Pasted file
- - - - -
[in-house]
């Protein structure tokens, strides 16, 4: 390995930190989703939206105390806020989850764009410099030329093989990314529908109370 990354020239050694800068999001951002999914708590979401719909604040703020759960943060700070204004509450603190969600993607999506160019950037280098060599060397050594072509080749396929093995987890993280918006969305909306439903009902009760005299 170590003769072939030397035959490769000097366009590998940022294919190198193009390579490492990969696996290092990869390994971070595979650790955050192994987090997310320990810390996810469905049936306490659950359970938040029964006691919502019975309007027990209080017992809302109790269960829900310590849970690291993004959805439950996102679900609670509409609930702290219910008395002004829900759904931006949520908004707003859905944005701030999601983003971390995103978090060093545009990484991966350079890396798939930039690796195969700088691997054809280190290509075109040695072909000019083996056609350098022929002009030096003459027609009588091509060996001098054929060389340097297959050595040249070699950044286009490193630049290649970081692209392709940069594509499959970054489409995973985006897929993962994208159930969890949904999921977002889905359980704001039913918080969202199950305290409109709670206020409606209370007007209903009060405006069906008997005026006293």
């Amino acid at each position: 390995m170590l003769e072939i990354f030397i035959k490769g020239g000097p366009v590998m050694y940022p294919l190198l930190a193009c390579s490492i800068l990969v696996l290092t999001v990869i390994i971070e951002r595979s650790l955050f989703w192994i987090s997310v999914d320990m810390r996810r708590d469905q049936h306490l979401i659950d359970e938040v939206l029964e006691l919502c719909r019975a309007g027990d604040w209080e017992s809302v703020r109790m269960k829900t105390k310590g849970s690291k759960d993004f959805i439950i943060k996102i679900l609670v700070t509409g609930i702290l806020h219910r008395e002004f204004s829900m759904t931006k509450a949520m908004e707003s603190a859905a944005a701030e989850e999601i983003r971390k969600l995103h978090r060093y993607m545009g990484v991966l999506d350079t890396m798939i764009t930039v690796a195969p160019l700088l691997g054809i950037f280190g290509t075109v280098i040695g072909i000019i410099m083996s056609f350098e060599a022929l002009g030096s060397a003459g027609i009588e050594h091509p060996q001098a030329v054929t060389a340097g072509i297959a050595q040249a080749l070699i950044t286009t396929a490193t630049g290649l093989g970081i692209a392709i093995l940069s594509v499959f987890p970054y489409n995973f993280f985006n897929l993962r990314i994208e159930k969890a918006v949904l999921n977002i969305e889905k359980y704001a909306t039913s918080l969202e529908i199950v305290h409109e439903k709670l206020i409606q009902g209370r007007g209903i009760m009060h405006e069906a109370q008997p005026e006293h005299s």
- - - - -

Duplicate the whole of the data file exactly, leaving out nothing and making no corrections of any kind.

[in-house]
């Protein structure tokens, strides 16, 4: 390995930190989703939206105390806020989850764009410099030329093989990314529908109370 990354020239050694800068999001951002999914708590979401719909604040703020759960943060700070204004509450603190969600993607999506160019950037280098060599060397050594072509080749396929093995987890993280918006969305909306439903009902009760005299 170590003769072939030397035959490769000097366009590998940022294919190198193009390579490492990969696996290092990869390994971070595979650790955050192994987090997310320990810390996810469905049936306490659950359970938040029964006691919502019975309007027990209080017992809302109790269960829900310590849970690291993004959805439950996102679900609670509409609930702290219910008395002004829900759904931006949520908004707003859905944005701030999601983003971390995103978090060093545009990484991966350079890396798939930039690796195969700088691997054809280190290509075109040695072909000019083996056609350098022929002009030096003459027609009588091509060996001098054929060389340097297959050595040249070699950044286009490193630049290649970081692209392709940069594509499959970054489409995973985006897929993962994208159930969890949904999921977002889905359980704001039913918080969202199950305290409109709670206020409606209370007007209903009060405006069906008997005026006293």
């Amino acid at each position: 390995m170590l003769e072939i990354f030397i035959k490769g020239g000097p366009v590998m050694y940022p294919l190198l930190a193009c390579s490492i800068l990969v696996l290092t999001v990869i390994i971070e951002r595979s650790l955050f989703w192994i987090s997310v999914d320990m810390r996810r708590d469905q049936h306490l979401i659950d359970e938040v939206l029964e006691l919502c719909r019975a309007g027990d604040w209080e017992s809302v703020r109790m269960k829900t105390k310590g849970s690291k759960d993004f959805i439950i943060k996102i679900l609670v700070t509409g609930i702290l806020h219910r008395e002004f204004s829900m759904t931006k509450a949520m908004e707003s603190a859905a944005a701030e989850e999601i983003r971390k969600l995103h978090r060093y993607m545009g990484v991966l999506d350079t890396m798939i764009t930039v690796a195969p160019l700088l691997g054809i950037f280190g290509t075109v280098i040695g072909i000019i410099m083996s056609f350098e060599a022929l002009g030096s060397a003459g027609i009588e050594h091509p060996q001098a030329v054929t060389a340097g072509i297959a050595q040249a080749l070699i950044t286009t396929a490193t630049g290649l093989g970081i692209a392709i093995l940069s594509v499959f987890p970054y489409n995973f993280f985006n897929l993962r990314i994208e159930k969890a918006v949904l999921n977002i969305e889905k359980y704001a909306t039913s918080l969202e529908i199950v305290h409109e439903k709670l206020i409606q009902g209370r007007g209903i009760m009060h405006e069906a109370q008997p005026e006293h005299s």